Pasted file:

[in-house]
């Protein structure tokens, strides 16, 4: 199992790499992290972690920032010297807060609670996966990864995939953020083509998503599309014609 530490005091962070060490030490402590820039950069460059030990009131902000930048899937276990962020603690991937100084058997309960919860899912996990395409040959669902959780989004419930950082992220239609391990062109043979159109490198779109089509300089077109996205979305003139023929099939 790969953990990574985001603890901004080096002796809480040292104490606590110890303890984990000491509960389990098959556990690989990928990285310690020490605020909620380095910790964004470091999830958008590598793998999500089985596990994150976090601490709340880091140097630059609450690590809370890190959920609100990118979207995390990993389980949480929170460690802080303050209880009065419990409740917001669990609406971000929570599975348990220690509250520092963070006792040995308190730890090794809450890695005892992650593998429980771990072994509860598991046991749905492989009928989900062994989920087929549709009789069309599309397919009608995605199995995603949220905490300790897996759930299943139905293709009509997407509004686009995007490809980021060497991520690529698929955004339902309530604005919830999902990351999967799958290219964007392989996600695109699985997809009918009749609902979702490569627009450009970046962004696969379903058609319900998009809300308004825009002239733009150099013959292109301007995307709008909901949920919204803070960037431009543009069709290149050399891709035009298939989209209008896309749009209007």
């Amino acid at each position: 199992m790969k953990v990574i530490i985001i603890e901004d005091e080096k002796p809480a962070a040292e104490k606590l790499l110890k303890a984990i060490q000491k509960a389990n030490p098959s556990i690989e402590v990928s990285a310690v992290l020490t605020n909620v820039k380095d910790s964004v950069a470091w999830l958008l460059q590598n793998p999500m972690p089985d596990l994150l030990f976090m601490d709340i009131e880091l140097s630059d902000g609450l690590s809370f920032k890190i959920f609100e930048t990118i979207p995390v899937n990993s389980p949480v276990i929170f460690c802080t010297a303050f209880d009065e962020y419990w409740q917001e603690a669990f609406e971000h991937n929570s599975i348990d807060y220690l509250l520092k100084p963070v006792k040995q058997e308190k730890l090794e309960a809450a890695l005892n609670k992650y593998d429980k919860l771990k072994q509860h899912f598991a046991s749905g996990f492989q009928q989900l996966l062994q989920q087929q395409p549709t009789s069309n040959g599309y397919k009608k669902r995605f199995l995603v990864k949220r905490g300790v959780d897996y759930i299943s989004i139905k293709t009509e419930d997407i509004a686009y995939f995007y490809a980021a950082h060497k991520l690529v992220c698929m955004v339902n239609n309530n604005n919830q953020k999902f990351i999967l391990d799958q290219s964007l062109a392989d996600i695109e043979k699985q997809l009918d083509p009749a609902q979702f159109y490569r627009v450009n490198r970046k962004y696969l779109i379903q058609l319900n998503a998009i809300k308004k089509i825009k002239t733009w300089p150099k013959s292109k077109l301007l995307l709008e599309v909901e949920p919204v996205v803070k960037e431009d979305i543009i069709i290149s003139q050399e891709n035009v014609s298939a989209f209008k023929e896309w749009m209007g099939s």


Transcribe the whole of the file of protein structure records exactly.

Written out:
[in-house]
């Protein structure tokens, strides 16, 4: 199992790499992290972690920032010297807060609670996966990864995939953020083509998503599309014609 530490005091962070060490030490402590820039950069460059030990009131902000930048899937276990962020603690991937100084058997309960919860899912996990395409040959669902959780989004419930950082992220239609391990062109043979159109490198779109089509300089077109996205979305003139023929099939 790969953990990574985001603890901004080096002796809480040292104490606590110890303890984990000491509960389990098959556990690989990928990285310690020490605020909620380095910790964004470091999830958008590598793998999500089985596990994150976090601490709340880091140097630059609450690590809370890190959920609100990118979207995390990993389980949480929170460690802080303050209880009065419990409740917001669990609406971000929570599975348990220690509250520092963070006792040995308190730890090794809450890695005892992650593998429980771990072994509860598991046991749905492989009928989900062994989920087929549709009789069309599309397919009608995605199995995603949220905490300790897996759930299943139905293709009509997407509004686009995007490809980021060497991520690529698929955004339902309530604005919830999902990351999967799958290219964007392989996600695109699985997809009918009749609902979702490569627009450009970046962004696969379903058609319900998009809300308004825009002239733009150099013959292109301007995307709008909901949920919204803070960037431009543009069709290149050399891709035009298939989209209008896309749009209007």
């Amino acid at each position: 199992m790969k953990v990574i530490i985001i603890e901004d005091e080096k002796p809480a962070a040292e104490k606590l790499l110890k303890a984990i060490q000491k509960a389990n030490p098959s556990i690989e402590v990928s990285a310690v992290l020490t605020n909620v820039k380095d910790s964004v950069a470091w999830l958008l460059q590598n793998p999500m972690p089985d596990l994150l030990f976090m601490d709340i009131e880091l140097s630059d902000g609450l690590s809370f920032k890190i959920f609100e930048t990118i979207p995390v899937n990993s389980p949480v276990i929170f460690c802080t010297a303050f209880d009065e962020y419990w409740q917001e603690a669990f609406e971000h991937n929570s599975i348990d807060y220690l509250l520092k100084p963070v006792k040995q058997e308190k730890l090794e309960a809450a890695l005892n609670k992650y593998d429980k919860l771990k072994q509860h899912f598991a046991s749905g996990f492989q009928q989900l996966l062994q989920q087929q395409p549709t009789s069309n040959g599309y397919k009608k669902r995605f199995l995603v990864k949220r905490g300790v959780d897996y759930i299943s989004i139905k293709t009509e419930d997407i509004a686009y995939f995007y490809a980021a950082h060497k991520l690529v992220c698929m955004v339902n239609n309530n604005n919830q953020k999902f990351i999967l391990d799958q290219s964007l062109a392989d996600i695109e043979k699985q997809l009918d083509p009749a609902q979702f159109y490569r627009v450009n490198r970046k962004y696969l779109i379903q058609l319900n998503a998009i809300k308004k089509i825009k002239t733009w300089p150099k013959s292109k077109l301007l995307l709008e599309v909901e949920p919204v996205v803070k960037e431009d979305i543009i069709i290149s003139q050399e891709n035009v014609s298939a989209f209008k023929e896309w749009m209007g099939s």